June 24, 2013

Snowden not on Cuba flight, whereabouts unclear

The Associated Press

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The Aeroflot Airbus A330 plane that was to carry National Security Agency leaker Edward Snowden on a flight to Havana, Cuba, parked at the gates at Sheremetyevo airport, Moscow, Monday, June 24, 2013. Snowden, who arrived in Moscow on Sunday from Hong Kong, booked a seat for the flight to Cuba, but he was not seen on the plane. (AP Photo/ Sergei Ivanov)

Edward Snowden
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Edward Snowden arrived in Moscow on Sunday from Hong Kong, where he had been hiding for several weeks to evade U.S. justice.

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The controversy over Snowden could further hurt U.S.-Russian relations, already strained over arguments about Syria and a ban on U.S. adoptions of Russian children.

The Kremlin has previously said Russia would be ready to consider Snowden's request for asylum.

Aeroflot said earlier that Snowden had registered for the flight using his American passport, which the United States recently annulled.

Ecuadorean Foreign Minister Ricardo Patino said his government had received an asylum request, adding Monday that the decision "has to do with freedom of expression and with the security of citizens around the world."

Ecuador has rejected the United States' previous efforts at cooperation, and has been helping Assange avoid prosecution by allowing him to stay at its embassy in London.

But Assange's comments in a telephone conference with reporters that Snowden had applied in multiple places opened other possibilities of where he might try to go.

WikiLeaks has said that it is providing legal help to Snowden at his request and that he was being escorted by diplomats and legal advisers from the group.

Icelandic officials have confirmed receiving an informal request for asylum conveyed by WikiLeaks, which has strong links to the tiny North Atlantic nation. But authorities there have insisted that Snowden must be on Icelandic soil before lodging a formal request.

Snowden gave documents to The Guardian and The Washington Post newspapers disclosing U.S. surveillance programs that collect vast amounts of phone records and online data in the name of foreign intelligence, often sweeping up information on American citizens.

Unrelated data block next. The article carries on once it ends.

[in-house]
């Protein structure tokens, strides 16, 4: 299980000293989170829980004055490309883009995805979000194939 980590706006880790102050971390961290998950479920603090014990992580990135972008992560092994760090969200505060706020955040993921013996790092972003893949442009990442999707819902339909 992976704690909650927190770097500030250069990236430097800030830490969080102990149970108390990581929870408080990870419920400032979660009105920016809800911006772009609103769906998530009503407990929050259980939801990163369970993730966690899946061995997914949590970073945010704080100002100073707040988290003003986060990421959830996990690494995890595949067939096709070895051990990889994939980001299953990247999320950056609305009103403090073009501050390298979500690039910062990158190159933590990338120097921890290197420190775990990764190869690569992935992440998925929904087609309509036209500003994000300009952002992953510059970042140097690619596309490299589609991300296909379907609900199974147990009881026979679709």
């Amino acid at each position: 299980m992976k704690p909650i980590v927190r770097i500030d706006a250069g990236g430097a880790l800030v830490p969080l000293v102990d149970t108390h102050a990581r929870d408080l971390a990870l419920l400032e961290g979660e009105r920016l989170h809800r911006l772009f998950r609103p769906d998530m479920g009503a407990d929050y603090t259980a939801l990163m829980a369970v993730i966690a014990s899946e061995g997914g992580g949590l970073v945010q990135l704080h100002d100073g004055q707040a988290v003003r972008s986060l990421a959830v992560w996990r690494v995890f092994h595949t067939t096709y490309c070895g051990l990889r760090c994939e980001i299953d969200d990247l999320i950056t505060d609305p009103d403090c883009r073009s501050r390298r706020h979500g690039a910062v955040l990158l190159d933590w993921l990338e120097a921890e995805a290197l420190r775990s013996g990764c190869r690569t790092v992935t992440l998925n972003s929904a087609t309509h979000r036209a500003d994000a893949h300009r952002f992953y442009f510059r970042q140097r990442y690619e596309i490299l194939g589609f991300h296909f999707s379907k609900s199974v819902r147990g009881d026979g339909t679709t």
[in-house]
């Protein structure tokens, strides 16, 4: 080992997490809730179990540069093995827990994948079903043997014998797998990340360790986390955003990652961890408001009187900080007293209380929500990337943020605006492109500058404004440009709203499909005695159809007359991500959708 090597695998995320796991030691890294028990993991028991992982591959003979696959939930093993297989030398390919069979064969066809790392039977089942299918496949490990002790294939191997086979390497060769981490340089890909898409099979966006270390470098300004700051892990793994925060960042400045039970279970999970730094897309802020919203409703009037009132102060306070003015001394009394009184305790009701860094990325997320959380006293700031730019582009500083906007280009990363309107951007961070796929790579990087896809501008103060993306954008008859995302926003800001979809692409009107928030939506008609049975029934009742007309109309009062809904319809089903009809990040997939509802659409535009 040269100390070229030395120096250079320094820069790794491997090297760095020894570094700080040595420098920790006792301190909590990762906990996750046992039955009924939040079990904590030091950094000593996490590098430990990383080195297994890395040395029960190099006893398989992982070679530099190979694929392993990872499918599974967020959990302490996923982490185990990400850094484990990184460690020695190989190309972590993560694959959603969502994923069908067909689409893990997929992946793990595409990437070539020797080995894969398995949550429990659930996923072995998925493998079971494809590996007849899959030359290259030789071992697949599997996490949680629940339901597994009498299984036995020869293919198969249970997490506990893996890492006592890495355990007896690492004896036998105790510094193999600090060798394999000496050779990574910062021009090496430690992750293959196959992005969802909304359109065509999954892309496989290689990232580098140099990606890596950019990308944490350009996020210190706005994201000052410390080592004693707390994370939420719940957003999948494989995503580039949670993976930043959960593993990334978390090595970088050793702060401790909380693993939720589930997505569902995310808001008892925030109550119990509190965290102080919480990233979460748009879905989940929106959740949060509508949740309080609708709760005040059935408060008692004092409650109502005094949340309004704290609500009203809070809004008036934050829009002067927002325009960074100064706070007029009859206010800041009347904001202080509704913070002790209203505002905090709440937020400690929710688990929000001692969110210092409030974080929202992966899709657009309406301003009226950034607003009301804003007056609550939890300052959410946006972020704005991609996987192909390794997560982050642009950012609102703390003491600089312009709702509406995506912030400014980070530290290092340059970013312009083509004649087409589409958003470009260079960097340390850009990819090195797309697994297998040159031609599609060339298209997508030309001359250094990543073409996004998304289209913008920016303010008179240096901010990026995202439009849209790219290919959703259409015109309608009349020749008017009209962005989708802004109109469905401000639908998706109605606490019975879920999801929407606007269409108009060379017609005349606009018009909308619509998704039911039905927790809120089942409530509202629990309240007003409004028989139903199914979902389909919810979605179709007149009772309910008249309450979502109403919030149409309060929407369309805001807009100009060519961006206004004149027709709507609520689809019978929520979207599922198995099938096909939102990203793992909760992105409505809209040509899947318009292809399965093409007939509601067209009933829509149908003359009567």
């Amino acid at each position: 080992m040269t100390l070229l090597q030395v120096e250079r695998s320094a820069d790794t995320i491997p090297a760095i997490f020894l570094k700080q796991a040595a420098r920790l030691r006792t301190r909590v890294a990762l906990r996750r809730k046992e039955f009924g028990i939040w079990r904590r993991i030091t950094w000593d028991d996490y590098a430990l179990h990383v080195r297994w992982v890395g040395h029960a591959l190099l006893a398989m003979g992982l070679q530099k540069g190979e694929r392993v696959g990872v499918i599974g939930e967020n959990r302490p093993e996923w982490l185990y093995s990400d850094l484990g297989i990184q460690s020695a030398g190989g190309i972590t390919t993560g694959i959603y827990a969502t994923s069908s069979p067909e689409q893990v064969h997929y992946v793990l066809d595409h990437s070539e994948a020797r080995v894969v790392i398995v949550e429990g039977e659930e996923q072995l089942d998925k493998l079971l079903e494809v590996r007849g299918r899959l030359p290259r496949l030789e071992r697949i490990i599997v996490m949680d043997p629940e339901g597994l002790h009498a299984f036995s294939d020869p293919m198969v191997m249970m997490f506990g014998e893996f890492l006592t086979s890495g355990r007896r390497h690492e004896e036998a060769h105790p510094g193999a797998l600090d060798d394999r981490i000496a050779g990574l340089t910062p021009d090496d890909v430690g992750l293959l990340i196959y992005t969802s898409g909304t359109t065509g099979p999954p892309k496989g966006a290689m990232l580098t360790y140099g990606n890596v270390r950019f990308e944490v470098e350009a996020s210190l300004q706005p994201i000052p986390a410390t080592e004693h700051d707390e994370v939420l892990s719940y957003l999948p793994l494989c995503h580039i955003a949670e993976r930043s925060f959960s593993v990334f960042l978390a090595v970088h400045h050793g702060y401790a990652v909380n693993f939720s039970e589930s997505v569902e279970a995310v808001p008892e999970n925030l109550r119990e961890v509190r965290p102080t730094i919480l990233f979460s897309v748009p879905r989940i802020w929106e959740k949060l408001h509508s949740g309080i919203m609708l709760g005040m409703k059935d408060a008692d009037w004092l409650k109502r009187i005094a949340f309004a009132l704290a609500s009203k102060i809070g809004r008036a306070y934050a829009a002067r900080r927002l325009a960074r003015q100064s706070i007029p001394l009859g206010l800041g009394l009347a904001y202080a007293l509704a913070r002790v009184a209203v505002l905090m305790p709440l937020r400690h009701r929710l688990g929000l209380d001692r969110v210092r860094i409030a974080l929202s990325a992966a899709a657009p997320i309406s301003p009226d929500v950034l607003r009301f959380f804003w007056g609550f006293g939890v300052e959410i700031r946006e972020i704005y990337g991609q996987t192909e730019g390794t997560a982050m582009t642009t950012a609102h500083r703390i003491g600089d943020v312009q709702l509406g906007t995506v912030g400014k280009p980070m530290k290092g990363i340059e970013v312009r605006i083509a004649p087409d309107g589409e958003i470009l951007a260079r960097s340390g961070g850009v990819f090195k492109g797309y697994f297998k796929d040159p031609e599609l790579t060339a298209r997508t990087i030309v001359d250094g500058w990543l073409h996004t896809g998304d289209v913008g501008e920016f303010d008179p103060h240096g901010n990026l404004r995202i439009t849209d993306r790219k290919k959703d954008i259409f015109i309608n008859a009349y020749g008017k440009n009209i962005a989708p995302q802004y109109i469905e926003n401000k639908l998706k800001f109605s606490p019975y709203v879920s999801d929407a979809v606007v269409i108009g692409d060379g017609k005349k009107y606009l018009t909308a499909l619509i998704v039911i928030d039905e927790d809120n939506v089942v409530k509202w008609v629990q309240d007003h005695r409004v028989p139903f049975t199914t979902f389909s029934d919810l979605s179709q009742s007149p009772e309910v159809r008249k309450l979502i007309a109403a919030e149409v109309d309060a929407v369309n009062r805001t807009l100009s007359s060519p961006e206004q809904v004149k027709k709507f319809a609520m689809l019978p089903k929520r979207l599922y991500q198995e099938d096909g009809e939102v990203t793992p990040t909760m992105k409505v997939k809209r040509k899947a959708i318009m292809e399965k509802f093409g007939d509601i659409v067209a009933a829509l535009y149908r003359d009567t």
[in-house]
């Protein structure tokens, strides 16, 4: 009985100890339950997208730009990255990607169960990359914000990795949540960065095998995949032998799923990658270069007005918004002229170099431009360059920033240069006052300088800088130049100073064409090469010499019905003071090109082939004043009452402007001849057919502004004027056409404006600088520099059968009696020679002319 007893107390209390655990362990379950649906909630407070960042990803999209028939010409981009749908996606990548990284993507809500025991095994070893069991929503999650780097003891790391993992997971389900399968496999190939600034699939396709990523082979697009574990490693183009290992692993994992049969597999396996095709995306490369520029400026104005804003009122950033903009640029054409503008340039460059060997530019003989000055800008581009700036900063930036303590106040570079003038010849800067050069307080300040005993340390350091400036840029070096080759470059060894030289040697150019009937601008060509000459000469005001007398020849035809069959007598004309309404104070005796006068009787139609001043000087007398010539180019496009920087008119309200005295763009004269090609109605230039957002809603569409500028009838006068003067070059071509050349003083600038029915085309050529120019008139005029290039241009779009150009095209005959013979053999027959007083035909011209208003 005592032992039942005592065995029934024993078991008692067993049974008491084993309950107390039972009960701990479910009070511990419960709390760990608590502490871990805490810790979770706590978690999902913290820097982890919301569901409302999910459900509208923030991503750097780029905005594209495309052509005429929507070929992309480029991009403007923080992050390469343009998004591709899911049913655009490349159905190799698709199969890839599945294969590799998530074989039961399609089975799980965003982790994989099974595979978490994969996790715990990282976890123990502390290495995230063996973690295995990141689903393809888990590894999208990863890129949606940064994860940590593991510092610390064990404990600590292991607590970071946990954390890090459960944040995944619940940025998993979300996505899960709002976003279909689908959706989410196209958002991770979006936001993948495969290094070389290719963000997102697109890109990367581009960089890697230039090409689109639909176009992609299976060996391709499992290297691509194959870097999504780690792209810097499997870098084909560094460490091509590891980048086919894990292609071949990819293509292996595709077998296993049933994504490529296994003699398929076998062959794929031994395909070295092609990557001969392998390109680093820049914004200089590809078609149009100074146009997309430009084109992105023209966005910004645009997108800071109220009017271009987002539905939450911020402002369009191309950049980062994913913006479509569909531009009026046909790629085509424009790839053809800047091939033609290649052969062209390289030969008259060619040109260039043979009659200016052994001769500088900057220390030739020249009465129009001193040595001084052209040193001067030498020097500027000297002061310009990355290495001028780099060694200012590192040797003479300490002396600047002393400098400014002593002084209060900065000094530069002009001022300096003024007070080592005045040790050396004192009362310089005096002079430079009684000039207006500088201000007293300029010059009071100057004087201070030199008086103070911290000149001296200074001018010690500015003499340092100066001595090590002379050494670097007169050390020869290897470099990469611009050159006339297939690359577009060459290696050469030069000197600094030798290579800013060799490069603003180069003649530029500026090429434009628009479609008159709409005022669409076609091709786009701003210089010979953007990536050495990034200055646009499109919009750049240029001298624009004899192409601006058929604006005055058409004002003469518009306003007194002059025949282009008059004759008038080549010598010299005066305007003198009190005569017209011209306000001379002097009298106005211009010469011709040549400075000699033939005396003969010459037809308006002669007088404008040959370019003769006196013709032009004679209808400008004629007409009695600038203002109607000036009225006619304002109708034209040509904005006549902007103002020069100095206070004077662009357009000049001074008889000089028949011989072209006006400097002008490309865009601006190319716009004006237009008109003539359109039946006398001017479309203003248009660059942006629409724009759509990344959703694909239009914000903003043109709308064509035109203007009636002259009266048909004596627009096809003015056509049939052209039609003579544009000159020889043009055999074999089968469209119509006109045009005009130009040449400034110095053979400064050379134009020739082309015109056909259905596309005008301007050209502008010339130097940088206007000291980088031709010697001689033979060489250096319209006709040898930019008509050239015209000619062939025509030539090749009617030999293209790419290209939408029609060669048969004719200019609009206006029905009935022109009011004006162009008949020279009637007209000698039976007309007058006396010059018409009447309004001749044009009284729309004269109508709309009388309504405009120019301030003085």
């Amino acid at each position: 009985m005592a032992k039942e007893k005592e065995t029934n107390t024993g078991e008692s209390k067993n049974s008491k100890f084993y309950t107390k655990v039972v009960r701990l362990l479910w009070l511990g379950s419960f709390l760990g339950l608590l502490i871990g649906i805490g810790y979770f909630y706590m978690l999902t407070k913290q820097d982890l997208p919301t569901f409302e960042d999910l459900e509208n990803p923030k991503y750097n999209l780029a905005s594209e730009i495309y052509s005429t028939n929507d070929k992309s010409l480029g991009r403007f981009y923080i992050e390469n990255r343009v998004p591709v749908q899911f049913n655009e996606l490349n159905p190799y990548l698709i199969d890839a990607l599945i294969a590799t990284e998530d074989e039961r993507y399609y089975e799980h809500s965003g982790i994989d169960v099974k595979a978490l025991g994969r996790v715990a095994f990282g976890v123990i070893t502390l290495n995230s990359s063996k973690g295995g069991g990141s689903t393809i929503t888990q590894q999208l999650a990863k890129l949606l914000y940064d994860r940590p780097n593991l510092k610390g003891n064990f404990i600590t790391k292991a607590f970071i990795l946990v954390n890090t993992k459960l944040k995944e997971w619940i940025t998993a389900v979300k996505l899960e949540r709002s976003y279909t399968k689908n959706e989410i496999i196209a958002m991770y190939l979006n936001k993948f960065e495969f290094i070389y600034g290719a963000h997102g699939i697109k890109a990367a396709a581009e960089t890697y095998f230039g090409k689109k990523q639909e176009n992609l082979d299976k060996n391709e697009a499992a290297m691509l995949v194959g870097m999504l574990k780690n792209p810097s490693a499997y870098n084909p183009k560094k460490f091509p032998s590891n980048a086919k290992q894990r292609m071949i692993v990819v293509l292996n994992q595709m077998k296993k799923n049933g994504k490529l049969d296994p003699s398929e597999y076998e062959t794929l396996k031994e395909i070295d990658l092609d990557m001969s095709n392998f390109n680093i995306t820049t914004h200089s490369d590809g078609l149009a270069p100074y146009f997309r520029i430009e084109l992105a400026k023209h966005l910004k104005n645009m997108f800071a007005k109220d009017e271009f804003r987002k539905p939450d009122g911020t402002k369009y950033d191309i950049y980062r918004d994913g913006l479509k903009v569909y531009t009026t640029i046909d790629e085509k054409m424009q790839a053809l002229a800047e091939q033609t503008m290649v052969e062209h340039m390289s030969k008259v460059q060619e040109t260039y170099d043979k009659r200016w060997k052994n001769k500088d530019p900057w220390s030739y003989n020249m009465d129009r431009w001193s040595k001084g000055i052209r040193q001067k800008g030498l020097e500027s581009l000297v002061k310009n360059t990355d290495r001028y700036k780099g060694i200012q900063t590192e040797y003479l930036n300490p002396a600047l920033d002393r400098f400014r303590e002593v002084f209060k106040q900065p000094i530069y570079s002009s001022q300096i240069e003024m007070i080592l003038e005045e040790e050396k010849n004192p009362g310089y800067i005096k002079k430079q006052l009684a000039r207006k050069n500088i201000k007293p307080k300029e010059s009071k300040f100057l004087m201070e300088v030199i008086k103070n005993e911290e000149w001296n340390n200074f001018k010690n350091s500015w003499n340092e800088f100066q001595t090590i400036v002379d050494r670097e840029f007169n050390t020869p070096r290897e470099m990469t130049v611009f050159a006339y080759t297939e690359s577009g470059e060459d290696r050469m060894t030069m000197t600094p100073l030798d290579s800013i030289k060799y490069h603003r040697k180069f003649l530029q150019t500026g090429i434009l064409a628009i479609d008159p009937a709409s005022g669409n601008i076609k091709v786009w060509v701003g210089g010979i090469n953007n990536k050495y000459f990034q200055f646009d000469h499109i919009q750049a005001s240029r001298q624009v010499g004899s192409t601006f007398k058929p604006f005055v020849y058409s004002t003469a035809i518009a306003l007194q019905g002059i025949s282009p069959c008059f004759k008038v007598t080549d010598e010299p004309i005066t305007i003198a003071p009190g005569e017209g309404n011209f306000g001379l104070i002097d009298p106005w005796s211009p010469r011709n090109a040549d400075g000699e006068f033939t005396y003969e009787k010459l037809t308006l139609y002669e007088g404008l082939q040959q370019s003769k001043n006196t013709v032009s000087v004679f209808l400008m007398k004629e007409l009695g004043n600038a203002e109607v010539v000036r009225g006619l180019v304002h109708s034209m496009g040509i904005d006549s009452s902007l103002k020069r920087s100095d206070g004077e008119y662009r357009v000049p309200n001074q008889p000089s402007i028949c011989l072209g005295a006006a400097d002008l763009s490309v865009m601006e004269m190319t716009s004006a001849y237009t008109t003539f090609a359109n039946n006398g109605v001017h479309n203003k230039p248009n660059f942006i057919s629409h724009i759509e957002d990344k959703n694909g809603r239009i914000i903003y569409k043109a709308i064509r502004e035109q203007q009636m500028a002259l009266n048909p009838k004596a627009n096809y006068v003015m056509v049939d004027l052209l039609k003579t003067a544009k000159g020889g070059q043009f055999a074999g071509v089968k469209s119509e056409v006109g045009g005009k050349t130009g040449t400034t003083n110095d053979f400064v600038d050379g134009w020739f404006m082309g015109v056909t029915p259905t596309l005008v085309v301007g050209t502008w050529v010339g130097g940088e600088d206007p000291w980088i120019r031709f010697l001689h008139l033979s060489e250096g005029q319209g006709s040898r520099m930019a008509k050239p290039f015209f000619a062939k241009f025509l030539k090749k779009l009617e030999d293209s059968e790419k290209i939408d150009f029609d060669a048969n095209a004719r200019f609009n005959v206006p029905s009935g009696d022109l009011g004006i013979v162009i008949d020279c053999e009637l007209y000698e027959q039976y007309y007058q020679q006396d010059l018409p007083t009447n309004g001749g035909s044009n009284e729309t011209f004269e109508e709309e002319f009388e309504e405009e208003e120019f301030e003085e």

Officials have the ability to collect phone and Internet information broadly but need a warrant to examine specific cases where they believe terrorism is involved.

Snowden had been in hiding for several weeks in Hong Kong, a former British colony with a high degree of autonomy from mainland China.

The United States formally sought Snowden's extradition from Hong Kong to face espionage charges but was rebuffed; Hong Kong officials said the U.S. request did not fully comply with their laws.

The Justice Department rejected that claim, saying its request met all of the requirements of the extradition treaty between the U.S. and Hong Kong.

As for Russia, Caitlin Hayden, a spokeswoman for the National Security Council, said, "Given our intensified cooperation after the Boston marathon bombings and our history of working with Russia on law enforcement matters — including returning numerous high-level criminals back to Russia at the request of the Russian government — we expect the Russian government to look at all options available to expel Mr. Snowden back to the U.S. to face justice for the crimes with which he is charged."

Still, the United States is likely to have problems interrupting Snowden's passage. The United States does not have an extradition treaty with Russia, but does with Cuba, Venezuela and Ecuador. Even with an extradition agreement though, any country could give Snowden a political exemption.

It also wasn't clear Snowden was finished disclosing highly classified information.

Snowden has perhaps more than 200 sensitive documents, Sen. Dianne Feinstein, chairwoman of the Senate Intelligence Committee, said on CBS' "Face the Nation."

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